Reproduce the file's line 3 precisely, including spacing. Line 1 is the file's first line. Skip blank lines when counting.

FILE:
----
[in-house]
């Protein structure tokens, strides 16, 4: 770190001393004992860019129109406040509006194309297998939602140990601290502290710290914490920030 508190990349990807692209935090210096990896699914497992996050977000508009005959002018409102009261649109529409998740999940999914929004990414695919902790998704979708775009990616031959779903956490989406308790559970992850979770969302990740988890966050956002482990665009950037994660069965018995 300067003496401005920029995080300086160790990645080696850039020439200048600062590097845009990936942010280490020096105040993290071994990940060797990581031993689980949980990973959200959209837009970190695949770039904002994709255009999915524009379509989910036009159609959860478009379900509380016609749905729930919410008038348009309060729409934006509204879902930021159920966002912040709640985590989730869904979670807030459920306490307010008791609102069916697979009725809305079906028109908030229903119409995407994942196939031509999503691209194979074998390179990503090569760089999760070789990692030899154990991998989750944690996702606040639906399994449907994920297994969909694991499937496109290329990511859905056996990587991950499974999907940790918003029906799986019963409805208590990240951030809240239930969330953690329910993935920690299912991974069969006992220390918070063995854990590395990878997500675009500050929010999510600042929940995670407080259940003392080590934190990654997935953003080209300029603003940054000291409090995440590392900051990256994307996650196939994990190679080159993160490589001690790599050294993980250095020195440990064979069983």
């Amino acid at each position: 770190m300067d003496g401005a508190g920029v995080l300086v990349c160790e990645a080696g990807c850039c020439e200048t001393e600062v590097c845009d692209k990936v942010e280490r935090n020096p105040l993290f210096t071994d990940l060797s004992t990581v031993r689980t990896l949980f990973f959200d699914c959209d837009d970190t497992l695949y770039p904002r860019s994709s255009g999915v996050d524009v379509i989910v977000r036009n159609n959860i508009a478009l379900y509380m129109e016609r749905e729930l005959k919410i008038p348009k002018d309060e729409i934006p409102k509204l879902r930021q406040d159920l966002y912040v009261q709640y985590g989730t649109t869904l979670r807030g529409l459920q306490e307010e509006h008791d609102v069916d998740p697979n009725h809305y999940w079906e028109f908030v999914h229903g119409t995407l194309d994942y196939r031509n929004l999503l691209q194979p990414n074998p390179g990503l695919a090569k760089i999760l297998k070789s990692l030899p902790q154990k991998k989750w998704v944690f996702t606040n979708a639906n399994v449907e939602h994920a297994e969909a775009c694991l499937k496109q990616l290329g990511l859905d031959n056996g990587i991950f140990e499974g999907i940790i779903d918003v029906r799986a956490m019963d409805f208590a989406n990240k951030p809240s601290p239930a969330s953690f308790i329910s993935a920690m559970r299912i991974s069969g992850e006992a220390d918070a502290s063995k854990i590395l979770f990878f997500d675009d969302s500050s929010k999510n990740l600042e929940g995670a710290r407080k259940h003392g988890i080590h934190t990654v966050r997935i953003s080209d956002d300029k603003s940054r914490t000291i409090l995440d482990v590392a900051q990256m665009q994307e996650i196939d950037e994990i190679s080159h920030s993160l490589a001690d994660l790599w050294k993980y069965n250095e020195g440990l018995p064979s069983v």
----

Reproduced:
């Amino acid at each position: 770190m300067d003496g401005a508190g920029v995080l300086v990349c160790e990645a080696g990807c850039c020439e200048t001393e600062v590097c845009d692209k990936v942010e280490r935090n020096p105040l993290f210096t071994d990940l060797s004992t990581v031993r689980t990896l949980f990973f959200d699914c959209d837009d970190t497992l695949y770039p904002r860019s994709s255009g999915v996050d524009v379509i989910v977000r036009n159609n959860i508009a478009l379900y509380m129109e016609r749905e729930l005959k919410i008038p348009k002018d309060e729409i934006p409102k509204l879902r930021q406040d159920l966002y912040v009261q709640y985590g989730t649109t869904l979670r807030g529409l459920q306490e307010e509006h008791d609102v069916d998740p697979n009725h809305y999940w079906e028109f908030v999914h229903g119409t995407l194309d994942y196939r031509n929004l999503l691209q194979p990414n074998p390179g990503l695919a090569k760089i999760l297998k070789s990692l030899p902790q154990k991998k989750w998704v944690f996702t606040n979708a639906n399994v449907e939602h994920a297994e969909a775009c694991l499937k496109q990616l290329g990511l859905d031959n056996g990587i991950f140990e499974g999907i940790i779903d918003v029906r799986a956490m019963d409805f208590a989406n990240k951030p809240s601290p239930a969330s953690f308790i329910s993935a920690m559970r299912i991974s069969g992850e006992a220390d918070a502290s063995k854990i590395l979770f990878f997500d675009d969302s500050s929010k999510n990740l600042e929940g995670a710290r407080k259940h003392g988890i080590h934190t990654v966050r997935i953003s080209d956002d300029k603003s940054r914490t000291i409090l995440d482990v590392a900051q990256m665009q994307e996650i196939d950037e994990i190679s080159h920030s993160l490589a001690d994660l790599w050294k993980y069965n250095e020195g440990l018995p064979s069983v």